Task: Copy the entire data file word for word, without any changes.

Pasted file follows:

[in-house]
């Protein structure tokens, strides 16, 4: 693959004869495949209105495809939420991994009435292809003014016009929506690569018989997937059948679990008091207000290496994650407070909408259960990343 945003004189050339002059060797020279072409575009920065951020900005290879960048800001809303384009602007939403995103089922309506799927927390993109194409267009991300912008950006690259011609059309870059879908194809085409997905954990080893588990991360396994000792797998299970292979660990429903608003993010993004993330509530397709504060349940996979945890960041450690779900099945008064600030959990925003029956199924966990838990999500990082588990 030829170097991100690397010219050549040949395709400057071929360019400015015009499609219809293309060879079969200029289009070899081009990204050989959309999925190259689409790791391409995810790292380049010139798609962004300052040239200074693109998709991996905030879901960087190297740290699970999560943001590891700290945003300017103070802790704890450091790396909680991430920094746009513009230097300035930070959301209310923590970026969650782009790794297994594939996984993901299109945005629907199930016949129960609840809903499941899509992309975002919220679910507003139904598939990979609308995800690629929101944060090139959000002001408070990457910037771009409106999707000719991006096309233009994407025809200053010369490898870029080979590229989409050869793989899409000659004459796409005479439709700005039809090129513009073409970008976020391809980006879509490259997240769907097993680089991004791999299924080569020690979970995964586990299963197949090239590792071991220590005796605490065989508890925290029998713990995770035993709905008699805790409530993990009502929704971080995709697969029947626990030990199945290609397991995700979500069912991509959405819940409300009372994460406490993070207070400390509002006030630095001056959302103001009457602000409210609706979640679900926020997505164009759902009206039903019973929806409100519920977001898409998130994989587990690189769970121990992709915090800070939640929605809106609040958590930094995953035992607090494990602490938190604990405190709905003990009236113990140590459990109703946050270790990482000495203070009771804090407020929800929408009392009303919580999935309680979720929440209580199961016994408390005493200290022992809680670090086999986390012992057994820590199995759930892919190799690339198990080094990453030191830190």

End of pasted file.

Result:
[in-house]
């Protein structure tokens, strides 16, 4: 693959004869495949209105495809939420991994009435292809003014016009929506690569018989997937059948679990008091207000290496994650407070909408259960990343 945003004189050339002059060797020279072409575009920065951020900005290879960048800001809303384009602007939403995103089922309506799927927390993109194409267009991300912008950006690259011609059309870059879908194809085409997905954990080893588990991360396994000792797998299970292979660990429903608003993010993004993330509530397709504060349940996979945890960041450690779900099945008064600030959990925003029956199924966990838990999500990082588990 030829170097991100690397010219050549040949395709400057071929360019400015015009499609219809293309060879079969200029289009070899081009990204050989959309999925190259689409790791391409995810790292380049010139798609962004300052040239200074693109998709991996905030879901960087190297740290699970999560943001590891700290945003300017103070802790704890450091790396909680991430920094746009513009230097300035930070959301209310923590970026969650782009790794297994594939996984993901299109945005629907199930016949129960609840809903499941899509992309975002919220679910507003139904598939990979609308995800690629929101944060090139959000002001408070990457910037771009409106999707000719991006096309233009994407025809200053010369490898870029080979590229989409050869793989899409000659004459796409005479439709700005039809090129513009073409970008976020391809980006879509490259997240769907097993680089991004791999299924080569020690979970995964586990299963197949090239590792071991220590005796605490065989508890925290029998713990995770035993709905008699805790409530993990009502929704971080995709697969029947626990030990199945290609397991995700979500069912991509959405819940409300009372994460406490993070207070400390509002006030630095001056959302103001009457602000409210609706979640679900926020997505164009759902009206039903019973929806409100519920977001898409998130994989587990690189769970121990992709915090800070939640929605809106609040958590930094995953035992607090494990602490938190604990405190709905003990009236113990140590459990109703946050270790990482000495203070009771804090407020929800929408009392009303919580999935309680979720929440209580199961016994408390005493200290022992809680670090086999986390012992057994820590199995759930892919190799690339198990080094990453030191830190």